Baton Rouge’s four mayoral candidates and nearly two-dozen candidates for seats on the Metro Council pledged Monday at a packed forum sponsored by the grassroots group Together Baton Rouge to work with that organization to solve local problems.
The candidates were each given only a minute to speak to the crowd of about 500, and were asked specifically to commit to supporting Together Baton Rouge’s latest initiative — eliminating “food deserts” or areas, specifically in low-income communities, that do not have major grocery stores.
Together Baton Rouge is a faith-based, nonprofit group made up of churches and other organizations that work together on social problems. The group gained prominence earlier year for its extensive work in helping get the bus tax passed through voter outreach.
The group has since expanded its focus to making healthy food options like fruits and vegetables available in low-income areas.
Sheila Spann, a Scotlandville resident, reminded elected officials attending the forum at Mt. Zion First Baptist Church that her neighborhood used to be full of shops and stores, until it began to decline in the 1970s.
“Now we have nothing but little corner stores,” Spann said. “We need stores with fruits and vegetables. Bring Scotlandville back to where it used to be.”
Edgar Cage, a Together Baton Rouge leader, said 74,000 residents in the parish live more than a mile away from a major grocery store, which means they live in food deserts. He said residents who don’t have easy access to grocery stores have higher rates of diabetes, obesity, high blood pressure and cancer.
Almost every candidate who spoke said they were eager and happy to partner with Together Baton Rouge and eliminate food deserts.
But Councilman Mike Walker, who is running for Mayor-President against Kip Holden, Gordon Mese and Steve Myers, had a caveat.
Walker, a Republican, promised to work with every group in the parish, but added that he “would never compromise my values.”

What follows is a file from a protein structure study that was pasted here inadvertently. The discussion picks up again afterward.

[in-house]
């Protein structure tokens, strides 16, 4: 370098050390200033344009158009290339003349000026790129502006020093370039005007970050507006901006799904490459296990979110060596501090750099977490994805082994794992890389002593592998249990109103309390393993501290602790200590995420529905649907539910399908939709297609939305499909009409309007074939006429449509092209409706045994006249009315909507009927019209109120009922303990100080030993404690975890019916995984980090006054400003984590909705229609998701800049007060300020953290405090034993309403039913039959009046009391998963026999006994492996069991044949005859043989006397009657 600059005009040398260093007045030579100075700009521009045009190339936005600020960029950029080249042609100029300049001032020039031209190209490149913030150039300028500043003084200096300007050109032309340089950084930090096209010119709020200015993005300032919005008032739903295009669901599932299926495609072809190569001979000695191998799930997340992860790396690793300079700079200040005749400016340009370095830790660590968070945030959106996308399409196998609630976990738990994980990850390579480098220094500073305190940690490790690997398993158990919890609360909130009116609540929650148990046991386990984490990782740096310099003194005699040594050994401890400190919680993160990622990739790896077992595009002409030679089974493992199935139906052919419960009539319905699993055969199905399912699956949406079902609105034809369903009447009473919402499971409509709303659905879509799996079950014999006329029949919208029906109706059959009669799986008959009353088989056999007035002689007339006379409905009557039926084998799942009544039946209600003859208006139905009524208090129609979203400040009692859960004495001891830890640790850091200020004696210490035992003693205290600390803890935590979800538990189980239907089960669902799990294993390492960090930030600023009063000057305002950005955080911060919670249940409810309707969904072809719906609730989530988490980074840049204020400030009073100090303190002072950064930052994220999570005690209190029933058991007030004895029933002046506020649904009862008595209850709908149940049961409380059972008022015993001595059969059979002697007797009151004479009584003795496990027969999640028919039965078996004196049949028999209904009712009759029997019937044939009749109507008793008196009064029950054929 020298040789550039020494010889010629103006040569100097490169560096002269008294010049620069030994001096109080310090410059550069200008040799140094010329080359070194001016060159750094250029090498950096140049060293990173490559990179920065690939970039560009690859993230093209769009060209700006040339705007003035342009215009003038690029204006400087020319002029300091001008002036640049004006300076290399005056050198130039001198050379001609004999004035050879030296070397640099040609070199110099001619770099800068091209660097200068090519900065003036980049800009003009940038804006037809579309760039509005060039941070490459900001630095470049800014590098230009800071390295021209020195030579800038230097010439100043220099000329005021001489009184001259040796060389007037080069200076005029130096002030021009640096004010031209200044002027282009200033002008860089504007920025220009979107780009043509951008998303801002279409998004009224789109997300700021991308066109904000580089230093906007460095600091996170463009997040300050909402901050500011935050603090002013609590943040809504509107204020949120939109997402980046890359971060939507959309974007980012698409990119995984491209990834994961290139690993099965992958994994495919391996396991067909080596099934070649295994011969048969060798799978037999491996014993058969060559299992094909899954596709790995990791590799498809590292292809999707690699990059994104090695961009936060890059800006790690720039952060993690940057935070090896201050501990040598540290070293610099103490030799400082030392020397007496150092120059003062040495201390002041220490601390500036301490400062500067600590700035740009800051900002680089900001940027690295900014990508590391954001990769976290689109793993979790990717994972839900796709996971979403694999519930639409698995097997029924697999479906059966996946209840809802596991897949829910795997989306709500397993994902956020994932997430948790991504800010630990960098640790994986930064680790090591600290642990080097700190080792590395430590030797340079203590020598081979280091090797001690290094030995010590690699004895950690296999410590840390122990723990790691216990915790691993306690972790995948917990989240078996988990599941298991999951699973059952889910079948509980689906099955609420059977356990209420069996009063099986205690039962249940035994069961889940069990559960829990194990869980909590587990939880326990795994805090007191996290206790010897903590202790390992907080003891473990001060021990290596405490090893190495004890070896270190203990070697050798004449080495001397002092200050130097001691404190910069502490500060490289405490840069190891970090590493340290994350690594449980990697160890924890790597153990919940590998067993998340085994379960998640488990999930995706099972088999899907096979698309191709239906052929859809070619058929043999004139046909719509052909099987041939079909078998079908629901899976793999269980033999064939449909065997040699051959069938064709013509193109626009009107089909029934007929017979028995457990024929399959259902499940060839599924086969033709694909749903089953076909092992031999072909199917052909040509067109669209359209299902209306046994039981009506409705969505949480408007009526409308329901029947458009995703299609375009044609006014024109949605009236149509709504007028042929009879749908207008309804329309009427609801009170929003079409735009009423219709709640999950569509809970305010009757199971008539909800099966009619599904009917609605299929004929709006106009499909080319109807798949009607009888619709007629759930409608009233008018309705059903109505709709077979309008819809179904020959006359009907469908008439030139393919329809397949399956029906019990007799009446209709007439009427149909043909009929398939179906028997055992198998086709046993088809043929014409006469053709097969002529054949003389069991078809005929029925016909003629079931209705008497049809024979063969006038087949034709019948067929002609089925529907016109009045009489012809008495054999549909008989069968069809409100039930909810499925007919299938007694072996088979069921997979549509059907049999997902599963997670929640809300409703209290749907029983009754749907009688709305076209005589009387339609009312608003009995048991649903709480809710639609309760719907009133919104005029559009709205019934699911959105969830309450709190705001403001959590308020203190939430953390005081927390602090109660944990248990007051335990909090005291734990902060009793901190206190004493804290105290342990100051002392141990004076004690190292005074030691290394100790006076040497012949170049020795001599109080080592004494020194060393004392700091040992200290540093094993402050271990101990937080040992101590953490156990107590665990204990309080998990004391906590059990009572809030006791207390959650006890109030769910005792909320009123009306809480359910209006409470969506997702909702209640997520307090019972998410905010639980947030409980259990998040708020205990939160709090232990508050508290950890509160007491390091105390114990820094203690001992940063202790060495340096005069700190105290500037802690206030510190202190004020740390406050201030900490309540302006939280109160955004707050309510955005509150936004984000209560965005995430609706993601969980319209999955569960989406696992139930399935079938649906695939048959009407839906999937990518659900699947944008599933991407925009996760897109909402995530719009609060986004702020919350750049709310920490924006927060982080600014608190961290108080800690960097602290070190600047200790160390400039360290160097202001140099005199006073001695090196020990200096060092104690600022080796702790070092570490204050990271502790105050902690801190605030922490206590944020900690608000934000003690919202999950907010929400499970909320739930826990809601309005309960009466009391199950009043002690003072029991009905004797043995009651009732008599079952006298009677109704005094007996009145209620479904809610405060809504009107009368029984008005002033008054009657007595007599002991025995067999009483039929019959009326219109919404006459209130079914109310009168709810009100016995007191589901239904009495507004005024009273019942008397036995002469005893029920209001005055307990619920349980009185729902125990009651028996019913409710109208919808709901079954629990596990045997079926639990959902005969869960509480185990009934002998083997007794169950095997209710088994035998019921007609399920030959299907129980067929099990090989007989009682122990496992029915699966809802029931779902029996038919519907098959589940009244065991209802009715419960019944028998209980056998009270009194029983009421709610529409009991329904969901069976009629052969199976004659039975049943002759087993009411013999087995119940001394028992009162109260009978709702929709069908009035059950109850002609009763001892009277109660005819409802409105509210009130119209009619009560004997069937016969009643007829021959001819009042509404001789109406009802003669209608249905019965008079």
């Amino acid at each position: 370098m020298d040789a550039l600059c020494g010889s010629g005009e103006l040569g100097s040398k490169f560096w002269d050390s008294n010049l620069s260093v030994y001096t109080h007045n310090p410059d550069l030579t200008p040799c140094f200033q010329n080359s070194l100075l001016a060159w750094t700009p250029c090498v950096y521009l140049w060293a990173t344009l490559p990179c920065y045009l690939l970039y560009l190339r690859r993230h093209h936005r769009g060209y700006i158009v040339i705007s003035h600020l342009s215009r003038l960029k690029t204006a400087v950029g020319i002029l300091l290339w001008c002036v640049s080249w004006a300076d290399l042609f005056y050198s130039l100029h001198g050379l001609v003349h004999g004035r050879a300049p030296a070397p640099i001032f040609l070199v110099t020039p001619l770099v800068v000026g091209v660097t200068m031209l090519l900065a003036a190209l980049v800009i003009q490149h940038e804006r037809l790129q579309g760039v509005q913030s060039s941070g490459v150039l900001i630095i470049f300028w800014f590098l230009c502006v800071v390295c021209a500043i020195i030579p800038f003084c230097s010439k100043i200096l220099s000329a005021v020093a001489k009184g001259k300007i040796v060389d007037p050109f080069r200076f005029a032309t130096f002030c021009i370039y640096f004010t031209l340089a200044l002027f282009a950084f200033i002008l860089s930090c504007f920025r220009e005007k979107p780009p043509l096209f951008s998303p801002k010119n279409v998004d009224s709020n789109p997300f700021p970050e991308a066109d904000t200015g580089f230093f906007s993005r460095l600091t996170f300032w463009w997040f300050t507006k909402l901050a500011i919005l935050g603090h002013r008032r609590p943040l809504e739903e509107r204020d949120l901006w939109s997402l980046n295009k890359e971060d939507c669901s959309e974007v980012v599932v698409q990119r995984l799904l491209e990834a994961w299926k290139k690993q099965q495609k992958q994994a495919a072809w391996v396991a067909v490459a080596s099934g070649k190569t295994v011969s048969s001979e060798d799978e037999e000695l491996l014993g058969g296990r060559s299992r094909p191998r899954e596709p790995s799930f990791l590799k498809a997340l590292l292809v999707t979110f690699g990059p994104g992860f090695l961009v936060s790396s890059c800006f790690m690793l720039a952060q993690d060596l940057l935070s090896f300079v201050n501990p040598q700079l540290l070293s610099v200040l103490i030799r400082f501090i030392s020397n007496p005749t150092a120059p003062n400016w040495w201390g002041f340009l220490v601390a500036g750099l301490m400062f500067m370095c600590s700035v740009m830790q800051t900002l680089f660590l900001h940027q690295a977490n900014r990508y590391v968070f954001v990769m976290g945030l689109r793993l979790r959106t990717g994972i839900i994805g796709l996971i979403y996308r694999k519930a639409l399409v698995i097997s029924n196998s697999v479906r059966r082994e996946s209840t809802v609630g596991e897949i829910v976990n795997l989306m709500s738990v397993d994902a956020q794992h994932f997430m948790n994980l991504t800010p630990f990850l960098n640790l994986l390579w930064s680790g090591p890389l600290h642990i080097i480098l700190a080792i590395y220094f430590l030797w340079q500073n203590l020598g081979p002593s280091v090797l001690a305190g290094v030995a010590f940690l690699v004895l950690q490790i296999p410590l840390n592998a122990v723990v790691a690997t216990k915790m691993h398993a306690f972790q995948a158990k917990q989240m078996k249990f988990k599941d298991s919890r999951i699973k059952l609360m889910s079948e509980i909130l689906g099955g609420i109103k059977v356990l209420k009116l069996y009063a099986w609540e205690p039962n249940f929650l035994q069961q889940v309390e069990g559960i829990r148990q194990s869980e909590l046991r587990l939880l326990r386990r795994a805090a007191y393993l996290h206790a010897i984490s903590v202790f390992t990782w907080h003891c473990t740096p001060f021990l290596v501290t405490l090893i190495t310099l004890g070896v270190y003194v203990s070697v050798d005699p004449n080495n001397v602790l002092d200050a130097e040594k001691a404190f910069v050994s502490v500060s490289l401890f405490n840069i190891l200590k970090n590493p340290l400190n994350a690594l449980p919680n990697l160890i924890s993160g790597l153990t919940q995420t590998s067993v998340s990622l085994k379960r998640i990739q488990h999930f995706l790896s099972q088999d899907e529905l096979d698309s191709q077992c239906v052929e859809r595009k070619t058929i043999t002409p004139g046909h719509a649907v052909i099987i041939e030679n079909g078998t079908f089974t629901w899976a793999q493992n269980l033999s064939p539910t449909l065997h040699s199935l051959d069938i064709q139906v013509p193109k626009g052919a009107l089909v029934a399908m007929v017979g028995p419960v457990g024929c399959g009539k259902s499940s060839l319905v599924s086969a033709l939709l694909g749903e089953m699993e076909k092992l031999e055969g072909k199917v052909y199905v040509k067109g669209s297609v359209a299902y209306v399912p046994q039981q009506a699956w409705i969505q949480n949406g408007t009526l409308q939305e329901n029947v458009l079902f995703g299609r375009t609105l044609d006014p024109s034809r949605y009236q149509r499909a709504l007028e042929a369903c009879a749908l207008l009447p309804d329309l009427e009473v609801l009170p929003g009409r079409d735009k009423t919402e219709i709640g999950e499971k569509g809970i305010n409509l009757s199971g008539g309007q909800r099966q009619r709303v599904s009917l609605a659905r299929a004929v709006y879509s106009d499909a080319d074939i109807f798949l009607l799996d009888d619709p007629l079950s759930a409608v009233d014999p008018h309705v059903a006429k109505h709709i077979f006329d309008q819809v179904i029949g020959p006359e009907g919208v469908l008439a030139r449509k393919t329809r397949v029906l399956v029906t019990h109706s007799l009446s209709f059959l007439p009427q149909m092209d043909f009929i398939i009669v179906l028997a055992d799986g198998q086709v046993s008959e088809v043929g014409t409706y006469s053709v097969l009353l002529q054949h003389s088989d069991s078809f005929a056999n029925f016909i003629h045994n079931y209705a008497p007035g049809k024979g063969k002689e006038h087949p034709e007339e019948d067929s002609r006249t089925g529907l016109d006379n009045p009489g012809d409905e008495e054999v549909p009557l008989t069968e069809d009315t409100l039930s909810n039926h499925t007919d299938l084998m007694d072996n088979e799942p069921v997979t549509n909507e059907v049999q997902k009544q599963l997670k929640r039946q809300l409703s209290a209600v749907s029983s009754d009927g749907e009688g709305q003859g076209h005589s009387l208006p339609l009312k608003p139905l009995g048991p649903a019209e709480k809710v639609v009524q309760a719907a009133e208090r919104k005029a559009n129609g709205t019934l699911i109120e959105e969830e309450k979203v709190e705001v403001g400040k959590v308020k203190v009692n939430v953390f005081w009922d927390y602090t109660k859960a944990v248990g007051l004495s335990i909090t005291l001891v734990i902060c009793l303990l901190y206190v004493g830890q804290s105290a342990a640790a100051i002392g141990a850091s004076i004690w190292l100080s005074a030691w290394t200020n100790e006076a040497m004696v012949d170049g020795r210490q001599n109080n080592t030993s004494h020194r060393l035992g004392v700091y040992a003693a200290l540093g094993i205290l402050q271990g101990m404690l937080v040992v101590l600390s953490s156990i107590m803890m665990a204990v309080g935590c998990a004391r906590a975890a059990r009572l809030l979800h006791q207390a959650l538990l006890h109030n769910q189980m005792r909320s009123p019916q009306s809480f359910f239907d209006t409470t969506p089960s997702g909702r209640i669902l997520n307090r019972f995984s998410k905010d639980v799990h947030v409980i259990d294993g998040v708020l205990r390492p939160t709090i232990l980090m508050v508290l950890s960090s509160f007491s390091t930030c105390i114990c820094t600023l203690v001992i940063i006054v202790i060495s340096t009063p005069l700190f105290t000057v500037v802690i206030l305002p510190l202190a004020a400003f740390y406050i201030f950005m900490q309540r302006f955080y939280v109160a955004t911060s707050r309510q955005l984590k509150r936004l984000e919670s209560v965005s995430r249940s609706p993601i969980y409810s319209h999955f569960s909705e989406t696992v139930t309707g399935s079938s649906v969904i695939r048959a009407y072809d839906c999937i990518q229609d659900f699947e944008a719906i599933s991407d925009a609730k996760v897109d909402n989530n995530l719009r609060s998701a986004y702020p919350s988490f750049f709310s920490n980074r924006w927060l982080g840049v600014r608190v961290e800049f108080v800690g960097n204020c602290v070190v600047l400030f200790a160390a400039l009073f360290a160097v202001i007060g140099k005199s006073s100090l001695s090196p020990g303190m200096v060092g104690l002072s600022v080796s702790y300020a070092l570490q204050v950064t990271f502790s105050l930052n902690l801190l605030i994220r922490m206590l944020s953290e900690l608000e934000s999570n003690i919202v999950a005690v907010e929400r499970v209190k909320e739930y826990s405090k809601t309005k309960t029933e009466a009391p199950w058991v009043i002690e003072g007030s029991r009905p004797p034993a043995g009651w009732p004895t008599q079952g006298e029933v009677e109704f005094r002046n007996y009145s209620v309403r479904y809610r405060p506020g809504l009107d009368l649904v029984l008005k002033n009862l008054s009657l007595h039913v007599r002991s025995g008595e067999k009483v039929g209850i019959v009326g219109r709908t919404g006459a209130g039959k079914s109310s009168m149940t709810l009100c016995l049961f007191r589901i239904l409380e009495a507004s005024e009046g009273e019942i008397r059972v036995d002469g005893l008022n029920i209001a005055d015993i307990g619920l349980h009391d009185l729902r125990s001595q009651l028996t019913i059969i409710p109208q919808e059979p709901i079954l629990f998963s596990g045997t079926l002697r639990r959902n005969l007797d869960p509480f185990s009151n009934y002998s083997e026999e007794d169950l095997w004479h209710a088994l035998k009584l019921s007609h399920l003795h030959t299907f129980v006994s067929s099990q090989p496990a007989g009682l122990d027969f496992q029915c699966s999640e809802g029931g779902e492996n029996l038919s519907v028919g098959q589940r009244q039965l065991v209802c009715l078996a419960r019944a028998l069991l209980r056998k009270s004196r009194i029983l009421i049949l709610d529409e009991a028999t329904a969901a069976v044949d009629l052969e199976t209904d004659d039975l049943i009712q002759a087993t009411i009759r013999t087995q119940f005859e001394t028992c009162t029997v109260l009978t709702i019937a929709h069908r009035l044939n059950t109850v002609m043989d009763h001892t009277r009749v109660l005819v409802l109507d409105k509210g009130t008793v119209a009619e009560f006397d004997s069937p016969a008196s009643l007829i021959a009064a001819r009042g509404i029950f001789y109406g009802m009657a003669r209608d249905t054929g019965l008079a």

“If we disagree, we won’t be disagreeable,” said Walker, who was an opponent of the tax that Together Baton Rouge backed for the parish’s bus system.
Walker also said, “government doesn’t build grocery stores,” adding that private enterprise opens stores but is being hindered by the crime problem in the parish.
Holden said he would continue to work with Together Baton Rouge, and is working on an initiative with local food banks to provide food to residents in food deserts. Holden said he is also working on initiatives to provide healthy meals to children in schools, via his Healthy Baton Rouge plan.
Councilman Rodney “Smokie” Bourgeois acknowledged that he has disagreed with some of the group’s philosophies. He admitted he was not a supporter of the bus tax but said he had other common sense solutions to address public transit.
Ted Rush, who is running for Metro Council in District 9 against Joel Boe’, said he would support eliminating food deserts, and promised to pledge $2,500 if Boe would match him.
He challenged all he candidates to put up a donation, but the offer was met with no response from the other elected officials.
Together Baton Rouge said fixing bridges, crime and public transportation were other focuses they hoped the candidates would commit to, calling them issues that affect all races, socio economic levels and geographic areas.
“We want them to exemplify what we exemplify — working together,” said Dianne Hanley, a Together Baton Rouge leader. Together Baton Rouge is nonpartisan and will not endorse candidates.
Candidates will face off in the Nov. 6 primary, and runoff elections will be decided Dec. 8.
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